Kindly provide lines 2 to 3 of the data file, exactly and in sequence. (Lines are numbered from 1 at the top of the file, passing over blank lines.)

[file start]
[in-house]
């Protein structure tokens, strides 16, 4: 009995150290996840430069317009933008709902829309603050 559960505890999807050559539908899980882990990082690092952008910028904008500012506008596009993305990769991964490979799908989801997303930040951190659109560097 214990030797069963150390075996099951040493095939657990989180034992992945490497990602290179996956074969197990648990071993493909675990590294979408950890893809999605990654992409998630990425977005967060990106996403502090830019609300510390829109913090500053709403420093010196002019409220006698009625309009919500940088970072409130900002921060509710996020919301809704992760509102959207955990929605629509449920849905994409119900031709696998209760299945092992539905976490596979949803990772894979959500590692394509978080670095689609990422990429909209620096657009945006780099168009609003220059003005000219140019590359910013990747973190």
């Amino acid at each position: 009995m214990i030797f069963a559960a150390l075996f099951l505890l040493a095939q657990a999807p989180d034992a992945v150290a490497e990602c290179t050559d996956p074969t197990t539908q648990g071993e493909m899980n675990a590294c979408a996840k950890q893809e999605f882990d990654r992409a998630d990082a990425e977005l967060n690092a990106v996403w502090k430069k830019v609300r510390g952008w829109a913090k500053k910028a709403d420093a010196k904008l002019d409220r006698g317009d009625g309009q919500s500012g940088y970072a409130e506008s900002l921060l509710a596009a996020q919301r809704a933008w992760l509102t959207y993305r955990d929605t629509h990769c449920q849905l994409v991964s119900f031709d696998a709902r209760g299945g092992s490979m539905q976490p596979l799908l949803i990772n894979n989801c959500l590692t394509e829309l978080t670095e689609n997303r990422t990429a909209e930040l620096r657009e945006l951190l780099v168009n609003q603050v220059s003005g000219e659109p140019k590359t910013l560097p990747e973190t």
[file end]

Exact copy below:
């Protein structure tokens, strides 16, 4: 009995150290996840430069317009933008709902829309603050 559960505890999807050559539908899980882990990082690092952008910028904008500012506008596009993305990769991964490979799908989801997303930040951190659109560097 214990030797069963150390075996099951040493095939657990989180034992992945490497990602290179996956074969197990648990071993493909675990590294979408950890893809999605990654992409998630990425977005967060990106996403502090830019609300510390829109913090500053709403420093010196002019409220006698009625309009919500940088970072409130900002921060509710996020919301809704992760509102959207955990929605629509449920849905994409119900031709696998209760299945092992539905976490596979949803990772894979959500590692394509978080670095689609990422990429909209620096657009945006780099168009609003220059003005000219140019590359910013990747973190």
């Amino acid at each position: 009995m214990i030797f069963a559960a150390l075996f099951l505890l040493a095939q657990a999807p989180d034992a992945v150290a490497e990602c290179t050559d996956p074969t197990t539908q648990g071993e493909m899980n675990a590294c979408a996840k950890q893809e999605f882990d990654r992409a998630d990082a990425e977005l967060n690092a990106v996403w502090k430069k830019v609300r510390g952008w829109a913090k500053k910028a709403d420093a010196k904008l002019d409220r006698g317009d009625g309009q919500s500012g940088y970072a409130e506008s900002l921060l509710a596009a996020q919301r809704a933008w992760l509102t959207y993305r955990d929605t629509h990769c449920q849905l994409v991964s119900f031709d696998a709902r209760g299945g092992s490979m539905q976490p596979l799908l949803i990772n894979n989801c959500l590692t394509e829309l978080t670095e689609n997303r990422t990429a909209e930040l620096r657009e945006l951190l780099v168009n609003q603050v220059s003005g000219e659109p140019k590359t910013l560097p990747e973190t």